The excerpt below is from Murder Likes It Hot.
After ten minutes of cajoling, Gabriel had recruited a grand total of four students. Five, if you counted the Golden retriever. Nicole, Rainbow, himself, and a blond male wearing a filthy gray hoodie. Hope lay at attention next to Nicole’s chair.
The four humans sat equidistant from each other, empty chairs forming impermeable walls between them. Gabriel offered a shrug. Nicole, a bright smile. Rainbow looked shyly down at her fingernails. The male leaned back in his chair, pulled the hood down over his face, and promptly began snoring. Rainbow glanced his direction and giggled. Hope cocked her head at him curiously, then flopped on her side and joined him.
Disappointment sank like wet clay in my stomach, but I turned off the music and prepared to teach. The deep thrums of hip-hop thudded from the recreation area, accompanied by good-natured gibes and the ceramic clank of pool balls. I considered turning the CD back on, but Deva Premal sounded exactly like I felt. A woo woo interloper, intruding where she didn’t belong. We were both like cartoons in a child’s activity book. Which object doesn’t belong? Chimes, music, and murmured instructions were all superficial. My expectations for yoga class seemed ridiculous, too.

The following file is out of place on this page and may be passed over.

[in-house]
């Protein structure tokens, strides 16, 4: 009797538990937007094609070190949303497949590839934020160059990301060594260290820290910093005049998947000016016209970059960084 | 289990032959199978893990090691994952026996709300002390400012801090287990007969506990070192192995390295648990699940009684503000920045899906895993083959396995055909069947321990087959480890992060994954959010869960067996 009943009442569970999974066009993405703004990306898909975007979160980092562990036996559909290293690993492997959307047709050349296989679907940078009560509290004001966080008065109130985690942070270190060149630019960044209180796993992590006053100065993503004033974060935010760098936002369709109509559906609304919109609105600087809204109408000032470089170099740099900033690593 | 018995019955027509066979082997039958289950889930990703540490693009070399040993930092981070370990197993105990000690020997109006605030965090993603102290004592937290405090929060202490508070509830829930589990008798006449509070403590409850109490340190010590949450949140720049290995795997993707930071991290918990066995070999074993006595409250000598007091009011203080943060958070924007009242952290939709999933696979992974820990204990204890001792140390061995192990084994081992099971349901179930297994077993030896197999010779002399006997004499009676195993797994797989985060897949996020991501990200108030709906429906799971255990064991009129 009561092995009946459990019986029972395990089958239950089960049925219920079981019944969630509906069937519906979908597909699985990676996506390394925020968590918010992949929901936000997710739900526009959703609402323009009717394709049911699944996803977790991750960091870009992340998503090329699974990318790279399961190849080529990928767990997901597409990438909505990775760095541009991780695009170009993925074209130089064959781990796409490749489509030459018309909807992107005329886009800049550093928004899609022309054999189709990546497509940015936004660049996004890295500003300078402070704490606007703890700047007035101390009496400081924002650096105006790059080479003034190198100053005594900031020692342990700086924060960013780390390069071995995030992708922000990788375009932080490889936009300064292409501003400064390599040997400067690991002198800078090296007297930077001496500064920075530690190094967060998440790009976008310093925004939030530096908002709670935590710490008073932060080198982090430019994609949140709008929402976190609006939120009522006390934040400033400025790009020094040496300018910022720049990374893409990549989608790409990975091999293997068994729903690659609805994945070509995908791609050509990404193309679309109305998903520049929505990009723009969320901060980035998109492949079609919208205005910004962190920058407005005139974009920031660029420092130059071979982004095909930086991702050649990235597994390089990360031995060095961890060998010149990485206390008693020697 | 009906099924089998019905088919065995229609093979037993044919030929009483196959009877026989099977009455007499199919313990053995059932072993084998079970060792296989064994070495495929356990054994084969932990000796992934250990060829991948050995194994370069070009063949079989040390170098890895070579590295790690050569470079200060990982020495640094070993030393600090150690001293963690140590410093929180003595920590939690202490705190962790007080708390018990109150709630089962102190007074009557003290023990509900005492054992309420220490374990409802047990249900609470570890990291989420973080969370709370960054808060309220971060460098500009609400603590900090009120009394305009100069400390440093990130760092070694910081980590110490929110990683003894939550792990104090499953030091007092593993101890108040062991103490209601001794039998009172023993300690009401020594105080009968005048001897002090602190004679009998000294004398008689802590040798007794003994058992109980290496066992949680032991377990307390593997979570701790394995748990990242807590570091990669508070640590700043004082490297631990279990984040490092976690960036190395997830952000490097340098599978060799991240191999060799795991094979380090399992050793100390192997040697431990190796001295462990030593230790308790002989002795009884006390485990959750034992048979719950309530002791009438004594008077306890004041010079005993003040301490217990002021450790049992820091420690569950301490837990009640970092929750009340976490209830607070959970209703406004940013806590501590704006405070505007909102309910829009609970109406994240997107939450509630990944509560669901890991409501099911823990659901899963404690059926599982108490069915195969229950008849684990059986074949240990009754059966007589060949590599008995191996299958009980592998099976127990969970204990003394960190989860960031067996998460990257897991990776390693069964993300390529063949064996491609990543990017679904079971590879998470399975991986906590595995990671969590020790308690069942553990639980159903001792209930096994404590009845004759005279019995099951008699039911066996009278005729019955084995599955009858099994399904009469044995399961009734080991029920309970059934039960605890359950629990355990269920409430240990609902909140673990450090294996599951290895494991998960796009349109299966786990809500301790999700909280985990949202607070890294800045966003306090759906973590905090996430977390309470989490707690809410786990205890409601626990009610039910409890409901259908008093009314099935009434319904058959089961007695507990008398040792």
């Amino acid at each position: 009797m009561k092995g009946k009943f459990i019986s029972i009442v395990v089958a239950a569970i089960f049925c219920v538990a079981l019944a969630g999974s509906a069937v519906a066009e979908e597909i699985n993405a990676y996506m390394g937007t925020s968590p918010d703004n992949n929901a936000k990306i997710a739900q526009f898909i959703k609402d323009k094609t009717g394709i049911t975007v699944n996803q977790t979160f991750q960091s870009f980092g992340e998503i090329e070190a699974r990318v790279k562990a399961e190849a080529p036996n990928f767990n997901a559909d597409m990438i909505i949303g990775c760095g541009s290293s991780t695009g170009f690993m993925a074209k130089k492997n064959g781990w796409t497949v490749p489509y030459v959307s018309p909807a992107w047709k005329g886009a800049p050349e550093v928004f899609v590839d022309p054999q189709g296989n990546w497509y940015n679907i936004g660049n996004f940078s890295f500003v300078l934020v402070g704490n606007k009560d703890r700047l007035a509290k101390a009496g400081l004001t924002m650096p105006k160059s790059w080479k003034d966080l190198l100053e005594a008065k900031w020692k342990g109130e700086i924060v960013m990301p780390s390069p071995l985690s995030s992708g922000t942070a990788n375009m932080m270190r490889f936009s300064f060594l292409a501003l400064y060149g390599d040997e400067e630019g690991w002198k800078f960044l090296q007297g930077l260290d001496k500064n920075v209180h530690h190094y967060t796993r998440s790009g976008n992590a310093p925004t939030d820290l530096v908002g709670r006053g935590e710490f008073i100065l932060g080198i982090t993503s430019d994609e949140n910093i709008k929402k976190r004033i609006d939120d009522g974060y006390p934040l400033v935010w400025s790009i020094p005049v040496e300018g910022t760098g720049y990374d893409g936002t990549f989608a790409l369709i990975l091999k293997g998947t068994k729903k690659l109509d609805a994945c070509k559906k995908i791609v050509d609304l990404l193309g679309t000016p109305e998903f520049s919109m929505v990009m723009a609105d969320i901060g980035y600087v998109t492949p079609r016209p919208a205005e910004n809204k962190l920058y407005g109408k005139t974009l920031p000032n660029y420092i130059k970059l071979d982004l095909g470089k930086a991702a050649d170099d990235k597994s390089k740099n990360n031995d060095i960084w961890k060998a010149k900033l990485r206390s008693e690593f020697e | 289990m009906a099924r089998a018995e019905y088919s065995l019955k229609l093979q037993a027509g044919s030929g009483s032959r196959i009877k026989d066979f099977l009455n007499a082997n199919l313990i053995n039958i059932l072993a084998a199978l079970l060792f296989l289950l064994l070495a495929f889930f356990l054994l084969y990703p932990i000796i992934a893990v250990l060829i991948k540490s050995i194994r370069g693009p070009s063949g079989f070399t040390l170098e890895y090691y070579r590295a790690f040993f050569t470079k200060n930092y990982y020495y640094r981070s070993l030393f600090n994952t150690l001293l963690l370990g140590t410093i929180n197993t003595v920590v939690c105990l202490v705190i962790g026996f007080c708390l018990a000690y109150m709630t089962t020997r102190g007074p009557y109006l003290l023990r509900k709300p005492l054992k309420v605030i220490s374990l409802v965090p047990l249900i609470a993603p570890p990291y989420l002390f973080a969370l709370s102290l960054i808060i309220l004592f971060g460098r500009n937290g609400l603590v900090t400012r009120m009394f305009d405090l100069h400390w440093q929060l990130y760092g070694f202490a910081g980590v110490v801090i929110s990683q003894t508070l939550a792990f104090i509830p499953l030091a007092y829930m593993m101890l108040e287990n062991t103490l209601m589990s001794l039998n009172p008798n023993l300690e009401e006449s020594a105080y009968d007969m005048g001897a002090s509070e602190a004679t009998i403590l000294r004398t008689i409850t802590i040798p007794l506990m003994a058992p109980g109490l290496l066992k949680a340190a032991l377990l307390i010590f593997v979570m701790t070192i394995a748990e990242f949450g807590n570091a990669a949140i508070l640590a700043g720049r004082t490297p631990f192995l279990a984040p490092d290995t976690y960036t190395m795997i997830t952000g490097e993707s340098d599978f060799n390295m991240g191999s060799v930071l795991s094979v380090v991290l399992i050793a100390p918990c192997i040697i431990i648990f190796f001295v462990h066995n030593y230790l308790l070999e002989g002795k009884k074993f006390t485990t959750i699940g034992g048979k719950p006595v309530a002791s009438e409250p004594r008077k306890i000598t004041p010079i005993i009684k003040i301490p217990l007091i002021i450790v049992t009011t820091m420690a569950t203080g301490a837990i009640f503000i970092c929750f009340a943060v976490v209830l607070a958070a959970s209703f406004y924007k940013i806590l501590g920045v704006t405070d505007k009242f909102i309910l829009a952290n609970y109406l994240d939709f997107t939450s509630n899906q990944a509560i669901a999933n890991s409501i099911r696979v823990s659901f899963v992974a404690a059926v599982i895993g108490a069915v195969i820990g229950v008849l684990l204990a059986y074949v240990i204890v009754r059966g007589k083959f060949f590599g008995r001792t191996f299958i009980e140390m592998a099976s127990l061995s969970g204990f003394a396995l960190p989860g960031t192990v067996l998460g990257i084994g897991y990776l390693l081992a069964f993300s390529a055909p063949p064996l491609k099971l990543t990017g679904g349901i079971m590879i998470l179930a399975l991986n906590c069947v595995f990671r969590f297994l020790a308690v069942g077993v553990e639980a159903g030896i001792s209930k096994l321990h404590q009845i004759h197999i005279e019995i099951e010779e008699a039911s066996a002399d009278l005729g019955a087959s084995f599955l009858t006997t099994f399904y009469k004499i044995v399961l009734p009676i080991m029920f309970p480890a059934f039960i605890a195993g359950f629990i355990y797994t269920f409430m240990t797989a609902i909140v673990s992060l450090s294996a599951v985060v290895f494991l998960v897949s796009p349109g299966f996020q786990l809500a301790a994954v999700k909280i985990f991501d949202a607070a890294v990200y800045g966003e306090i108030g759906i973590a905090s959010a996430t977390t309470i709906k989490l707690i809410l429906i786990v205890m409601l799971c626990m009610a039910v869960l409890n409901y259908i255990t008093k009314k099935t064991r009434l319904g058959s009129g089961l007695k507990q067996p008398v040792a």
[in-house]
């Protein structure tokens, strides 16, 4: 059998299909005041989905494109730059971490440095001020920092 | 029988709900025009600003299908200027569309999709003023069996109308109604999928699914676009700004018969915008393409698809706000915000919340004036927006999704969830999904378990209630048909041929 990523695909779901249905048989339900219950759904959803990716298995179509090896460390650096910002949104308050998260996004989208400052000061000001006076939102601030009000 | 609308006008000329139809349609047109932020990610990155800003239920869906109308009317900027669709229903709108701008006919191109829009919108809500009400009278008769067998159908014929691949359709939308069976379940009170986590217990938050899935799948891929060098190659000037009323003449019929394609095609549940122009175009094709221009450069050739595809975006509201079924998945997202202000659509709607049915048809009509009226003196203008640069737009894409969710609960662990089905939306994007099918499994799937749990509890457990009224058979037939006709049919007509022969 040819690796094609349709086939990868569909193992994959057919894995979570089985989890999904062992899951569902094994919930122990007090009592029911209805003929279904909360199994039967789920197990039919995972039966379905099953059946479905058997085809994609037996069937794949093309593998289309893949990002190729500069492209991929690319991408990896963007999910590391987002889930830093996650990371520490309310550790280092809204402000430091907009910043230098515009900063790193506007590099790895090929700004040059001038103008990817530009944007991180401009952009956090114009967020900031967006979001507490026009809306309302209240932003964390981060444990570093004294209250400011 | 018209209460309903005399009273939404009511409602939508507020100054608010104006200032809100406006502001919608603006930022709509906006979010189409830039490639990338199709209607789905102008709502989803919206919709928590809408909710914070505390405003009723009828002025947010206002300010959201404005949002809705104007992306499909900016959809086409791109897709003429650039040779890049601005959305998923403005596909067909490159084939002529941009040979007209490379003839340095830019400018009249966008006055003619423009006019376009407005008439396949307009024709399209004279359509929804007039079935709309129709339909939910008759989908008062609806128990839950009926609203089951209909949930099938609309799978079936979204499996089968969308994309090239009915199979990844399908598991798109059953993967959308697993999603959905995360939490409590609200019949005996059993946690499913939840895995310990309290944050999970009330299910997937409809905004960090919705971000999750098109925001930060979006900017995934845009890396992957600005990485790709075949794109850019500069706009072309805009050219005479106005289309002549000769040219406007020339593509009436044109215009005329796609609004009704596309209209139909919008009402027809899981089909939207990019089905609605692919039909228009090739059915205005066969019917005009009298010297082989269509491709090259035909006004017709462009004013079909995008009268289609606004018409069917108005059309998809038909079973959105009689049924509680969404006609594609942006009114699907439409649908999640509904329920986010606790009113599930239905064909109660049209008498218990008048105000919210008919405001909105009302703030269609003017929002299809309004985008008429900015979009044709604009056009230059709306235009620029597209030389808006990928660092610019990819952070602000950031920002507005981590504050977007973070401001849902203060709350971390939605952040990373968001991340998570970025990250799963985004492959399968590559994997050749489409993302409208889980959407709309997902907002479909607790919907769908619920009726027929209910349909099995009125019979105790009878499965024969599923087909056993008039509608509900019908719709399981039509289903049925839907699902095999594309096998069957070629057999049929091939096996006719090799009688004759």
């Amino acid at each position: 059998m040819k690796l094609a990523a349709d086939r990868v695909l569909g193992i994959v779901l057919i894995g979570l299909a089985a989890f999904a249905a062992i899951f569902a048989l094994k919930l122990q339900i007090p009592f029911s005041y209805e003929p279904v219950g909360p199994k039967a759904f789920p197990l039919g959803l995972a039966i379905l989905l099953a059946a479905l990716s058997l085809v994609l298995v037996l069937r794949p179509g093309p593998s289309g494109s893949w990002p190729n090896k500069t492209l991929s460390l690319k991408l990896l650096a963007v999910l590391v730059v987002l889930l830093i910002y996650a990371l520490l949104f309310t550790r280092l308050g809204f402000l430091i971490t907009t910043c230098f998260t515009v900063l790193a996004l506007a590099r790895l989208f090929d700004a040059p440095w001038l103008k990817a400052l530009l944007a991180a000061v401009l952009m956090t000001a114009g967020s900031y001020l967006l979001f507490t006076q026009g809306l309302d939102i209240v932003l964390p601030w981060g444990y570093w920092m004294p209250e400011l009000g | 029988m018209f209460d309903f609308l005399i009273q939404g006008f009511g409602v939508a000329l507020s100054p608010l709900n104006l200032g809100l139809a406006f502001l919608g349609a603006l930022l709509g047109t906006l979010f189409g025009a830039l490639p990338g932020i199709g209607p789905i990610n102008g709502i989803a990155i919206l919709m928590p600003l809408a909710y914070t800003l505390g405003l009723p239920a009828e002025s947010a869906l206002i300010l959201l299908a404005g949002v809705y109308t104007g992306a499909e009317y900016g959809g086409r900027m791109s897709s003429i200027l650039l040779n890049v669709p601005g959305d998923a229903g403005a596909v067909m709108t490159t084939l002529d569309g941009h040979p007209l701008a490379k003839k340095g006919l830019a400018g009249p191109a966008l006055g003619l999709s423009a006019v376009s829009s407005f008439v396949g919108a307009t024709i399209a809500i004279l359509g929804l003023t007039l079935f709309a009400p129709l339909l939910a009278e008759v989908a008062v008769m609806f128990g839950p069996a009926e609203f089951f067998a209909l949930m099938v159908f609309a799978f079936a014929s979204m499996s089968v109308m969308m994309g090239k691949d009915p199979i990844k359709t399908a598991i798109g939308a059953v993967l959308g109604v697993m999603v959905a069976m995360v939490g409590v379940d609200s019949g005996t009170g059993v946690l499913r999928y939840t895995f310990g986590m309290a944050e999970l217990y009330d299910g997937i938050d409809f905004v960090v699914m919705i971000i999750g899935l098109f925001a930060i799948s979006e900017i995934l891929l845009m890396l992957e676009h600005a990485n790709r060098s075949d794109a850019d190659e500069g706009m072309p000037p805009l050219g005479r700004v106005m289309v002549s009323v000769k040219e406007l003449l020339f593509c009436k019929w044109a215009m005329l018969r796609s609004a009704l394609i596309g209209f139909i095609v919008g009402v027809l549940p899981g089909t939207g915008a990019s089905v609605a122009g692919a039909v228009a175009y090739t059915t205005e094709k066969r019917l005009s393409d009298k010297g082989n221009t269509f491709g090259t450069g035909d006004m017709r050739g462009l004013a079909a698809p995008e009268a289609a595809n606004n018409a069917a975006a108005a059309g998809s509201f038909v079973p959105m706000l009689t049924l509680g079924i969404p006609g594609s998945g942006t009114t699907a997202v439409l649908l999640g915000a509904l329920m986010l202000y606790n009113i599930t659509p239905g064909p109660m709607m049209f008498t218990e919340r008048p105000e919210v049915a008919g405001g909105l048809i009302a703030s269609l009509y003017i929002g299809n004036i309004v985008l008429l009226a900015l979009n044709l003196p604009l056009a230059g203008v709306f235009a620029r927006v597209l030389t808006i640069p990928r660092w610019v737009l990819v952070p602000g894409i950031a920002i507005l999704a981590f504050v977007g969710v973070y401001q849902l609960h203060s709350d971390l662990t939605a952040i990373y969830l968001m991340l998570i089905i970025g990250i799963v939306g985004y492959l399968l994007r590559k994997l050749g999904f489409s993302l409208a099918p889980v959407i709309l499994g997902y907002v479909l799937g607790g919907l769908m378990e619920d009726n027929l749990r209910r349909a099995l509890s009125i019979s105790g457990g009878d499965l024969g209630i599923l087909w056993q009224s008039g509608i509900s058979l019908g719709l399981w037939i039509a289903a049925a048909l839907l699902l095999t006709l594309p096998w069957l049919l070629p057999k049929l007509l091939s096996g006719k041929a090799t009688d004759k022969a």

The goal of a yoga teacher (a good one, anyway) is to meet your students where they are and take them to a state of greater balance. Thus far, I’d attempted to meet my students where they weren’t so I could take them somewhere they probably didn’t want to go. No wonder my class was flopping.
I forged on. “Close your eyes and notice your breath.”
My second mistake. Snoozing Guy slouched deeper. Rainbow glanced nervously back and forth, as if afraid someone was going to grab her.
“On second thought,” I said, “keep your eyes open, but find a comfortable place to focus your gaze.”
Rainbow’s eyes stopped shifting. She kept them open, but stared toward the floor. Snoozing Guy kept snoring, but I could live with that. “Notice your breath and begin to make it longer.”
I kept the class purposefully short and taught simple poses that connected movement and breath. When sounds intruded, as they often did, I asked my students to bring their attention back to the breath. “Yoga can help you find calmness in chaos. See if you can practice that here. Try to remain focused in spite of the sounds around us.”
My students—three of them anyway—seemed to respond. Nicole smiled and moved fluidly with her breath. Gabriel interspersed glances at the male teen with slow, smooth breaths. Rainbow’s shoulders dropped down from her ears. The tension in her body melted. For the first time that afternoon, I felt worthy.
I finished class with a three-minute Savasana (yoga’s pose of quiet rest) performed seated in chairs. When I rang the chimes, all four human participants opened their eyes. Snoozing Guy surprised me by giving me two thumbs-up and saying, “That was epic. I haven’t slept that well in weeks.”
I assumed it was a compliment.
Check out future classes and learn about my newest crime-solving adventure in Murder Likes It Hot !